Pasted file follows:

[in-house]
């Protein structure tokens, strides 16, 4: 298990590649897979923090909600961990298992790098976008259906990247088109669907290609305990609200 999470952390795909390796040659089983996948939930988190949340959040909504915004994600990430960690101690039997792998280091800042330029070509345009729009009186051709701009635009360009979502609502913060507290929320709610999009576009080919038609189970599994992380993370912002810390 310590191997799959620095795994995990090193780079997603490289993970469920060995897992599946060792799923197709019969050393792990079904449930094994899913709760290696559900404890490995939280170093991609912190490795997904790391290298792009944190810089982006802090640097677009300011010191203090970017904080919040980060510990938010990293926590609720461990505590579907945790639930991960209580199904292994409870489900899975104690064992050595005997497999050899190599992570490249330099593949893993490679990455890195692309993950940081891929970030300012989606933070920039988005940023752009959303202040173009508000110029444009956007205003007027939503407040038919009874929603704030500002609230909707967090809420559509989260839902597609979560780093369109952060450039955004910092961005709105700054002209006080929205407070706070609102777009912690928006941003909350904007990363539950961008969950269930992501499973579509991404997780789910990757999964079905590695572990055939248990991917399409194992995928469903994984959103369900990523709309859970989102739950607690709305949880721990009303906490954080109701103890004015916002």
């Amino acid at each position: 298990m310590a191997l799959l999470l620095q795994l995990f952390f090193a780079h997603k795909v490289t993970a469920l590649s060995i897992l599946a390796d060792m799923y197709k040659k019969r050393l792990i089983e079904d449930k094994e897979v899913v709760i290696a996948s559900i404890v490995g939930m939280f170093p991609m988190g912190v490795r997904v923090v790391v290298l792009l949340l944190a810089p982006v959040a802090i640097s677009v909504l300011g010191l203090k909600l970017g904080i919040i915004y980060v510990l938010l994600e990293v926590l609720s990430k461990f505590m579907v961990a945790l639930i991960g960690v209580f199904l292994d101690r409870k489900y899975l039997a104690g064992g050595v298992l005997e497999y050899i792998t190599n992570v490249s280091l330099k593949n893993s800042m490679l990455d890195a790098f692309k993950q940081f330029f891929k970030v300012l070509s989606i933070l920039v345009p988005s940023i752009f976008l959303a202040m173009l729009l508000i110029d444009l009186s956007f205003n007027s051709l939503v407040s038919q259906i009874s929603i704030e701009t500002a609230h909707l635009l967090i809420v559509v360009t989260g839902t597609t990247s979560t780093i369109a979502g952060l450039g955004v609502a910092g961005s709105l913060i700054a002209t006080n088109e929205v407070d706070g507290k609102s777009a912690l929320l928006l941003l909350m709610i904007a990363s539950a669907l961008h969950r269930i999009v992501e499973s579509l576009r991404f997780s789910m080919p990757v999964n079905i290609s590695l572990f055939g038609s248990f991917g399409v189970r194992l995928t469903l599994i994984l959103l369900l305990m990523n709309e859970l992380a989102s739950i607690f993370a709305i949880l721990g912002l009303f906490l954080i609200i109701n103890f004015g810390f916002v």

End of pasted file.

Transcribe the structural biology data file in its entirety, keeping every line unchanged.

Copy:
[in-house]
């Protein structure tokens, strides 16, 4: 298990590649897979923090909600961990298992790098976008259906990247088109669907290609305990609200 999470952390795909390796040659089983996948939930988190949340959040909504915004994600990430960690101690039997792998280091800042330029070509345009729009009186051709701009635009360009979502609502913060507290929320709610999009576009080919038609189970599994992380993370912002810390 310590191997799959620095795994995990090193780079997603490289993970469920060995897992599946060792799923197709019969050393792990079904449930094994899913709760290696559900404890490995939280170093991609912190490795997904790391290298792009944190810089982006802090640097677009300011010191203090970017904080919040980060510990938010990293926590609720461990505590579907945790639930991960209580199904292994409870489900899975104690064992050595005997497999050899190599992570490249330099593949893993490679990455890195692309993950940081891929970030300012989606933070920039988005940023752009959303202040173009508000110029444009956007205003007027939503407040038919009874929603704030500002609230909707967090809420559509989260839902597609979560780093369109952060450039955004910092961005709105700054002209006080929205407070706070609102777009912690928006941003909350904007990363539950961008969950269930992501499973579509991404997780789910990757999964079905590695572990055939248990991917399409194992995928469903994984959103369900990523709309859970989102739950607690709305949880721990009303906490954080109701103890004015916002």
């Amino acid at each position: 298990m310590a191997l799959l999470l620095q795994l995990f952390f090193a780079h997603k795909v490289t993970a469920l590649s060995i897992l599946a390796d060792m799923y197709k040659k019969r050393l792990i089983e079904d449930k094994e897979v899913v709760i290696a996948s559900i404890v490995g939930m939280f170093p991609m988190g912190v490795r997904v923090v790391v290298l792009l949340l944190a810089p982006v959040a802090i640097s677009v909504l300011g010191l203090k909600l970017g904080i919040i915004y980060v510990l938010l994600e990293v926590l609720s990430k461990f505590m579907v961990a945790l639930i991960g960690v209580f199904l292994d101690r409870k489900y899975l039997a104690g064992g050595v298992l005997e497999y050899i792998t190599n992570v490249s280091l330099k593949n893993s800042m490679l990455d890195a790098f692309k993950q940081f330029f891929k970030v300012l070509s989606i933070l920039v345009p988005s940023i752009f976008l959303a202040m173009l729009l508000i110029d444009l009186s956007f205003n007027s051709l939503v407040s038919q259906i009874s929603i704030e701009t500002a609230h909707l635009l967090i809420v559509v360009t989260g839902t597609t990247s979560t780093i369109a979502g952060l450039g955004v609502a910092g961005s709105l913060i700054a002209t006080n088109e929205v407070d706070g507290k609102s777009a912690l929320l928006l941003l909350m709610i904007a990363s539950a669907l961008h969950r269930i999009v992501e499973s579509l576009r991404f997780s789910m080919p990757v999964n079905i290609s590695l572990f055939g038609s248990f991917g399409v189970r194992l995928t469903l599994i994984l959103l369900l305990m990523n709309e859970l992380a989102s739950i607690f993370a709305i949880l721990g912002l009303f906490l954080i609200i109701n103890f004015g810390f916002v």